In spite of your early acquaintance with these songs, you have waited for forty years to record an album of them.

That's simply because I'm Spanish, so that it was a point of honour for me to record the much less well-known Spanish repertory. I felt that there were already enough Italian tenors singing Italian songs. That's why in recent years I have recorded albums of zarzuela arias and Mexican and Cuban songs. The Italian and Neapolitan songs have played a marginal role in my concerts, so that the present project has evolved only slowly.

What is the distinction between Italian and Neapolitan songs? Is it a question of the language?

That plays a role, of course. The pronunciation is completely different, the articulation and vowels have completely different colours that are not so easy to learn. Fortunately I had a very good language coach for the album and I think I've managed to acquire an authentic Neapolitan accent. Quite apart from this, however, the atmosphere of these songs is very special - on the one hand it is very close to Italian, while on the other it is very remote from it. Most of these pieces have an incredible sense of melancholy that is deeply moving.

In spite of this, they are still regarded as "lightweight" in the world of classical music.

That's because of their wonderful melodies, which lodge in your head straightaway. In spite of this, there is often a great emotional depth to these songs, and as a singer you have to fill every single note with this passion. That is why these songs are by no means easy to sing.

But listeners will search this CD in vain for the best-known songs such as Torna a Surriento and O sole mio.

I think that audiences are rather tired of always hearing the same old pieces - also, the best-known songs are not always the best. The only really well-known song that I've included here is Core 'ngrato as I'm very fond of its underlying mood, which is wistful and ever so slightly sad. Most of the pieces that I sing are ones that I discovered only while researching this CD.

Is the Italy of these songs still with us, or is it already part of a nostalgic past?

You have only to go to Naples to see how much this music is still alive among the people. On the streets, in the port, in pizzerias, everywhere - people still sing these songs, especially the most famous ones.

The pieces that you have included in your album cover a wide chronological range from the 19th to the 21st century. Have Italian songs changed much during this period?

No. I see no real development between a canzone by Tosti and Nino Rota's What Is a Youth?, which he wrote for Zeffirelli's film of Romeo and Juliet: it's all entirely melodious music whose charm lies in its simple and deeply moving melodies. At the same time - and even with Tosti - there is an operatic side to the emotions that you don't find in Schubert and Brahms. It was in part to bring out this extrovert aspect that we decided to record these songs not with a piano accompaniment but in orchestral arrangements. And I think that these brighter colours are particularly well suited to a song like Tosti's Non t'amo piů.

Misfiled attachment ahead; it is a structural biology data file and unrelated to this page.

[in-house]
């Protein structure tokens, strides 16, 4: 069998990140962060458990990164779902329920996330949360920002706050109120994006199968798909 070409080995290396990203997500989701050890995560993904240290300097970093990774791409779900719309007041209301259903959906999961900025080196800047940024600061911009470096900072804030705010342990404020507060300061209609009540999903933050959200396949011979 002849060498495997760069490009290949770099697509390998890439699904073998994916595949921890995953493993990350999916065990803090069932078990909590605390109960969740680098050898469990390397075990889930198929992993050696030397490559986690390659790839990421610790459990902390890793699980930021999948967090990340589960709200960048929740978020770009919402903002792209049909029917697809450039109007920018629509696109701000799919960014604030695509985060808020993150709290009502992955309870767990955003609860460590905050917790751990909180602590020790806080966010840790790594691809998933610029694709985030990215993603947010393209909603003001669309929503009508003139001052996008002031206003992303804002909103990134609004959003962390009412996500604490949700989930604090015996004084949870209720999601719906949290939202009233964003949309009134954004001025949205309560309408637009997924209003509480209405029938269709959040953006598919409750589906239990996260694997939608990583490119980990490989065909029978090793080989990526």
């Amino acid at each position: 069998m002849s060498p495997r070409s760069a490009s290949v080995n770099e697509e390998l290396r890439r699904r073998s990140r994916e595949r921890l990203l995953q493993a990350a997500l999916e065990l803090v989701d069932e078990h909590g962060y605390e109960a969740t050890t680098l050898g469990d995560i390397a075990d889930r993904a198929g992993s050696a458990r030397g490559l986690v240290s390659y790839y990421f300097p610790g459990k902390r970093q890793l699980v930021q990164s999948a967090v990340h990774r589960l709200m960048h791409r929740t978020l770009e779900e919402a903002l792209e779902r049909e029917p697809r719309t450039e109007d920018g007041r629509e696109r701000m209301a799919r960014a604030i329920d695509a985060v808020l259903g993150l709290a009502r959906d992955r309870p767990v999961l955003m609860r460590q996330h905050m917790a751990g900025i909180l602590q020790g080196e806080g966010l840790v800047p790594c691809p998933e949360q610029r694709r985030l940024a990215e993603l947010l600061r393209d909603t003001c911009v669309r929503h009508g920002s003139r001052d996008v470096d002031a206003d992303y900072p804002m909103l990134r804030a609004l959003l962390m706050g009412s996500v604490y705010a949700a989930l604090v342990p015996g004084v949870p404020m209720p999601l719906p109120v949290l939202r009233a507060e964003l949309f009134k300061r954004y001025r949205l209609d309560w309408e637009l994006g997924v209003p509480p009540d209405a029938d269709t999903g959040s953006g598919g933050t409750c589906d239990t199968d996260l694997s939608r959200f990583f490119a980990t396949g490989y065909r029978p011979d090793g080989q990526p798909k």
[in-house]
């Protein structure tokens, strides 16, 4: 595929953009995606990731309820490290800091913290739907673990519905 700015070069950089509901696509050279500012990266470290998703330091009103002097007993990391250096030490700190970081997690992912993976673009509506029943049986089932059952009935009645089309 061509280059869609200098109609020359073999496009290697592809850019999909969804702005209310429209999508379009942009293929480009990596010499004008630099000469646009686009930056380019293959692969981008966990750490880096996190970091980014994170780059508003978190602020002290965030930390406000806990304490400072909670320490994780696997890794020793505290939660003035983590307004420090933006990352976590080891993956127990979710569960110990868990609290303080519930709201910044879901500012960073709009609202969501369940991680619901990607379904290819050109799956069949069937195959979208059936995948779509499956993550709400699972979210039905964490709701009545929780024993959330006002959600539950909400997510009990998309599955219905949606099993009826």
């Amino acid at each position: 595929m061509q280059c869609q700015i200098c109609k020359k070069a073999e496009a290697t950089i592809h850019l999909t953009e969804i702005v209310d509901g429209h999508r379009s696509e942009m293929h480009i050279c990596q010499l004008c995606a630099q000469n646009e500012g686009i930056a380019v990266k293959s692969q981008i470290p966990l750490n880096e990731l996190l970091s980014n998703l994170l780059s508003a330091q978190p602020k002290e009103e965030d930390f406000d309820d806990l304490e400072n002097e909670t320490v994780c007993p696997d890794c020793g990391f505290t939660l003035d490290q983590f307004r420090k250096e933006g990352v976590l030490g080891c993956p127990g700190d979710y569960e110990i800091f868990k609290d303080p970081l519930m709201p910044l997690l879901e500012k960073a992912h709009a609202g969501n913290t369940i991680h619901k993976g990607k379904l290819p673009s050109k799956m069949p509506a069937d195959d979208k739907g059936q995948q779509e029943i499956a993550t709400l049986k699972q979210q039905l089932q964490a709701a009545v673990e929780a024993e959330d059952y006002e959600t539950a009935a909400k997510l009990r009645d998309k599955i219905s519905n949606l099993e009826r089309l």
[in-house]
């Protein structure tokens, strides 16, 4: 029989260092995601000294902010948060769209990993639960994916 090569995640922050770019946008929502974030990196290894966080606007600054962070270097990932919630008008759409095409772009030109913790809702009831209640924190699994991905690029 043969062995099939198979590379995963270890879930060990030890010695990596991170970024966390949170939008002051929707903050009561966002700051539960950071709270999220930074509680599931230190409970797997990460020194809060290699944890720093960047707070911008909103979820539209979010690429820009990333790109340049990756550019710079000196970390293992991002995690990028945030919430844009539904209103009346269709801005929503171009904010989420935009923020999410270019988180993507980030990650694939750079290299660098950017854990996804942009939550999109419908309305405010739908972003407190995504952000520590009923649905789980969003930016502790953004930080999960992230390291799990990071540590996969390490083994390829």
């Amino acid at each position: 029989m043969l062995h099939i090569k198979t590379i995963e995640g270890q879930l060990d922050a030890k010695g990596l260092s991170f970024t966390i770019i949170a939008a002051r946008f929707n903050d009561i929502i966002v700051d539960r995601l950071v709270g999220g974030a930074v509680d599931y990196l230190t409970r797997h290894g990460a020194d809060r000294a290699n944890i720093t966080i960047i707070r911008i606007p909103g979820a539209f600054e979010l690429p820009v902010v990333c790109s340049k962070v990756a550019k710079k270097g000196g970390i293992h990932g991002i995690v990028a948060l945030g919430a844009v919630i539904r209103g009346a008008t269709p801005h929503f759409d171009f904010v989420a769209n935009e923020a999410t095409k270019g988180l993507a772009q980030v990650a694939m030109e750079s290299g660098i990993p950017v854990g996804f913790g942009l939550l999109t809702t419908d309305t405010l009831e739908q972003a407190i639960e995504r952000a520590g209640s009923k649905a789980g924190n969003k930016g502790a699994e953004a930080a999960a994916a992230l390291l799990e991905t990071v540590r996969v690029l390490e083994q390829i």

You've spoken a great deal about the sadness and melancholy of these songs. Is the alternative, sun-drenched Italy also represented on your CD?

Certainly. Songs such as Chitarra romana and Mandolinate are all full of joy and high spirits. I think we've struck a very good balance between the different moods.

But one of the songs isn't by an Italian composer at all ...

You mean Quarant'anni by my son, Plácido Junior. He wrote this song for me and my wife on the occasion of our fortieth wedding anniversary last year, so that it's a source of great personal pleasure for me to offer this piece to a wider public.

1/2006



In Celebration of an Immortal Voice

Plácido Domingo has just turned 65 and - 30 years after his first solo album for Deutsche Grammophon - looks ahead to an extraordinary year: three complete opera recordings and a CD of Italian songs.

Recently, at a London airport, an elderly woman recognized him: "Why, you're Plácido Domingo, aren't you?" - "Yes", answered the tenor, "I am." "I'm so pleased to meet you. You are the greatest singer in the world!" said the woman, adding: "Please greet the others for me, too - Luciano Pavarotti, José Carreras. And give my special greetings to Maria Callas."

Plácido Domingo smiles as he tells this story. He's too wrapped up in living life to give much thought to the immortality of his voice. "I'll greet the two other gentlemen," he replies to the lady, "but with Callas I'd still like to wait for a bit." Before he enters the heaven that welcomes singers, this tenor still has some things left to accomplish here on earth.

On 21 January the artist celebrated his 65th birthday - and 2006 will be one of his most productive years ever. No fewer than three complete opera recordings starring Domingo will appear on Deutsche Grammophon: Wagner's Parsifal, Puccini's Edgar and Isaac Albéniz's Pepita Jiménez. In addition, he will release "Italia, ti amo", an Italian and Neapolitan songbook.

No tenor embodies classical music as fully as he does: singer, opera company director, conductor and impresario. Domingo was born in Madrid in 1941, but moved with his parents to Mexico, where his father directed a zarzuela company. "Singing for me," Domingo recalls, "was as natural as eating and drinking - as breathing." Before long he trod the boards for the first time, as Borsa in Verdi's Rigoletto.